One for the road? No thanks, says Rome

A man drinks beer late Friday, Jan. 16, in Rome's Campo de' Fiori square. The Italian capital is limiting the sale of alcohol in some neighborhoods of Rome.Riccardo De Luca / AP
/ Source: The Associated Press

One for the road? No thanks, says Rome.

The Italian capital is limiting alcohol sales in neighborhoods famous for their nightlife to tamp down on loud, all-night partying.

Under new rules that took effect Friday, no alcohol "to go" can be sold in bars, restaurants, supermarkets or other outlets after 9 p.m. Starting at 2 a.m., the sale of alcohol is banned inside bars and restaurants, although discos are exempt.

Rome's mild temperatures and stunning sites form the perfect venue for an outdoor cocktail, and residents and tourists alike buy drinks to sip them by Rome's famous Baroque fountains. But residents have complained about the constant noise, and Rome's new right-wing mayor, Gianni Alemanno, was elected on a law-and-order platform.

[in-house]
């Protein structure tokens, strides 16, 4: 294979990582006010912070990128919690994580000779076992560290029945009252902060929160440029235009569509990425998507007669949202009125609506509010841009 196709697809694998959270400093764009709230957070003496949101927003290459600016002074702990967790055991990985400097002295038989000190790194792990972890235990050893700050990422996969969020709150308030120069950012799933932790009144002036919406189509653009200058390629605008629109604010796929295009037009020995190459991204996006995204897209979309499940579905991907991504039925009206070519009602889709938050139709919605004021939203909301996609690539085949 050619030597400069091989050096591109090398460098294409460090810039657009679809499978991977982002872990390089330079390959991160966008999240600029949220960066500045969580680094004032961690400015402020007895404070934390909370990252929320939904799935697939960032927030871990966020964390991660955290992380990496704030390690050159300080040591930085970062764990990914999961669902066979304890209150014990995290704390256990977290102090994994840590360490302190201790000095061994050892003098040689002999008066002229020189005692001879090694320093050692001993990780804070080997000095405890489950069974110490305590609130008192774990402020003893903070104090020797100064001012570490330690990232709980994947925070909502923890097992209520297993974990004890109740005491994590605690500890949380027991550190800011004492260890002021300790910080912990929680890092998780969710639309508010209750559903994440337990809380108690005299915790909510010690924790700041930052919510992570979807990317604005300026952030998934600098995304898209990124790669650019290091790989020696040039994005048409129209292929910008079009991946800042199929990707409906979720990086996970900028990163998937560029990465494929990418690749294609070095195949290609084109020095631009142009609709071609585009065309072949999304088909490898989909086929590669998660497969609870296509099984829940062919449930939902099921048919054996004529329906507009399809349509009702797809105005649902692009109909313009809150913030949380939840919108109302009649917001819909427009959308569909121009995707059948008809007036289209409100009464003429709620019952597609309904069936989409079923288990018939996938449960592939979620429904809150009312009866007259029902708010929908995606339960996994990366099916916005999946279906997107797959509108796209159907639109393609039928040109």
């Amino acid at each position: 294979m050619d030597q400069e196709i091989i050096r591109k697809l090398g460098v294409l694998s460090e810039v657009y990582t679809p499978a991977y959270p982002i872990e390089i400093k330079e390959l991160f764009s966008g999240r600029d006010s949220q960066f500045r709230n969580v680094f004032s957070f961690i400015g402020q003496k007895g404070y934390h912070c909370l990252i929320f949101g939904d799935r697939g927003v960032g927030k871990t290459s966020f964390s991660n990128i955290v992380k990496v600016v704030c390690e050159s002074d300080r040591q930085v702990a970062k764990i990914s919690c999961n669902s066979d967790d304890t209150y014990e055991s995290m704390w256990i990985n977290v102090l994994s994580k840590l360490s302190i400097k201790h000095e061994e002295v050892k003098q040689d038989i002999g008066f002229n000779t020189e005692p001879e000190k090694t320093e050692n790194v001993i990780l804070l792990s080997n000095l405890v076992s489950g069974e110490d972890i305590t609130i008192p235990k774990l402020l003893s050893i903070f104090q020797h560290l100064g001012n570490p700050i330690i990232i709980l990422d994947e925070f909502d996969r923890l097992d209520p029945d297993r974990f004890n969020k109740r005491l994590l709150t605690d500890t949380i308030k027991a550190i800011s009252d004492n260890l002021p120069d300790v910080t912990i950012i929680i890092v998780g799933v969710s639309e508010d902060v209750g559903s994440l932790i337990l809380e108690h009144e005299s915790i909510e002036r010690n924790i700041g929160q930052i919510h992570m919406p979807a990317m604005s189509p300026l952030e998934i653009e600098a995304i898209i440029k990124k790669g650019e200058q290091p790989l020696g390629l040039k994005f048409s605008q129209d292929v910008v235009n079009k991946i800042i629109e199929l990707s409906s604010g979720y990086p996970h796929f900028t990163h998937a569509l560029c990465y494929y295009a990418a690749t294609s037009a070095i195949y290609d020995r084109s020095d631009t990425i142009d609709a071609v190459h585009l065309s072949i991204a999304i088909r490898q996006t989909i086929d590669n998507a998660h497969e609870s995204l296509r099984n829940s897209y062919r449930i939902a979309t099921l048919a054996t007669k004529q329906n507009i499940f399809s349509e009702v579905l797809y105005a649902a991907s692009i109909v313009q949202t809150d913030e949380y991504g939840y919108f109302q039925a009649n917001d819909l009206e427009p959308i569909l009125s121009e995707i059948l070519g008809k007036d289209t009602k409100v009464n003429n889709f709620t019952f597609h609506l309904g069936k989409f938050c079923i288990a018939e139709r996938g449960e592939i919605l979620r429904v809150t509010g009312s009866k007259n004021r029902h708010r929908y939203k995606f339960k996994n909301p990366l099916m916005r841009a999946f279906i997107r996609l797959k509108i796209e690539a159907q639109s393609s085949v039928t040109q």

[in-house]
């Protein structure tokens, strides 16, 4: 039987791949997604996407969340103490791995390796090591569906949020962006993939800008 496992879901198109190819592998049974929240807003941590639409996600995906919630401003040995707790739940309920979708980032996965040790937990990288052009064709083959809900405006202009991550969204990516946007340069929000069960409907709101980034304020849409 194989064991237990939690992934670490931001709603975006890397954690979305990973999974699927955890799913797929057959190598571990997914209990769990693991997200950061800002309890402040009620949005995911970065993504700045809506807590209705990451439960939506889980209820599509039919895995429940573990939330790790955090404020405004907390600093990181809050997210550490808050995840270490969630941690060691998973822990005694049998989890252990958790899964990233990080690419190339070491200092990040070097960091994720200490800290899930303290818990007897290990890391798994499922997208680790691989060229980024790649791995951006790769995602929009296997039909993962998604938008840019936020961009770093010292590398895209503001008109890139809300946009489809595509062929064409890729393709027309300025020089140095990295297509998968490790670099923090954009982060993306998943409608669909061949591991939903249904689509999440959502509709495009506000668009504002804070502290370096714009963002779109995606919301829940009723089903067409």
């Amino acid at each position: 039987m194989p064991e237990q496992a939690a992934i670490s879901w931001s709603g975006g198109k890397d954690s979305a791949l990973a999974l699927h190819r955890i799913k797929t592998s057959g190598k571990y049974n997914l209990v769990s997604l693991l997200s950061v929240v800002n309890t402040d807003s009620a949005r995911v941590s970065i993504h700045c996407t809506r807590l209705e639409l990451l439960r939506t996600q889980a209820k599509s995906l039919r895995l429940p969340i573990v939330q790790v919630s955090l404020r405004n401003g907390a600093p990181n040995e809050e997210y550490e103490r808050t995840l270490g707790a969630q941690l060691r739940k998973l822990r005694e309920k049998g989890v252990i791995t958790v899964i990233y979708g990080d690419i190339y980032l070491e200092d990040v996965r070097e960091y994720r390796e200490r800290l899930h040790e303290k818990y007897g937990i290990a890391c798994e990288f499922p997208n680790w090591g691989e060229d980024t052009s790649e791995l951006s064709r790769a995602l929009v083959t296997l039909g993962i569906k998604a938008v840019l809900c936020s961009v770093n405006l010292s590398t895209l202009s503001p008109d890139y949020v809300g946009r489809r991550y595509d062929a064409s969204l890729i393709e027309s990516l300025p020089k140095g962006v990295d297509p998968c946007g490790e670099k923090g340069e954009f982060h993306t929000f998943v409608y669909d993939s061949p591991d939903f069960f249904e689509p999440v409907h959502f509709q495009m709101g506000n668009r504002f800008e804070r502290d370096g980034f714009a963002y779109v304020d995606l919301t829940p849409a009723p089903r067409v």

"We want to avoid extremism, the idea that anything can be done and that one can drink forever," city official Dino Gasperini told The Associated Press. "An administration must protect everybody, including those who don't get drunk every day."

Tourist stabbed recently
Earlier this month, an American tourist was stabbed after a fight near Campo de' Fiori, the downtown piazza where hundreds go every night to party in bars and restaurants.

Campo de' Fiori is covered by the new measures, as is Trastevere, whose narrow alleys are lined with bars, and Testaccio, home to popular bars and nightclubs. The ban remains in effect until March.

Business owners, who can be fined up to 500 euros ($750) for violations, were unhappy with the ban.

"In my sandwich shop, we only sell beer to go and the sandwich-beer combo is a classic," Fabio Penari said in Campo de' Fiori. "These measures will hurt my business."

The head of a local retail group, Cesare Pambiachi, also railed at the measures.

"We have to be vigilant about rules that smell of Prohibition," he told the Corriere della Sera newspaper, referring to the United States' all-out ban on alcohol in the 1920s.

Fabrizio Marchetti, a 24-year-old bar worker, predicted the measures won't do much to increase security.

"People will get drunk at the counter rather than outside," he said.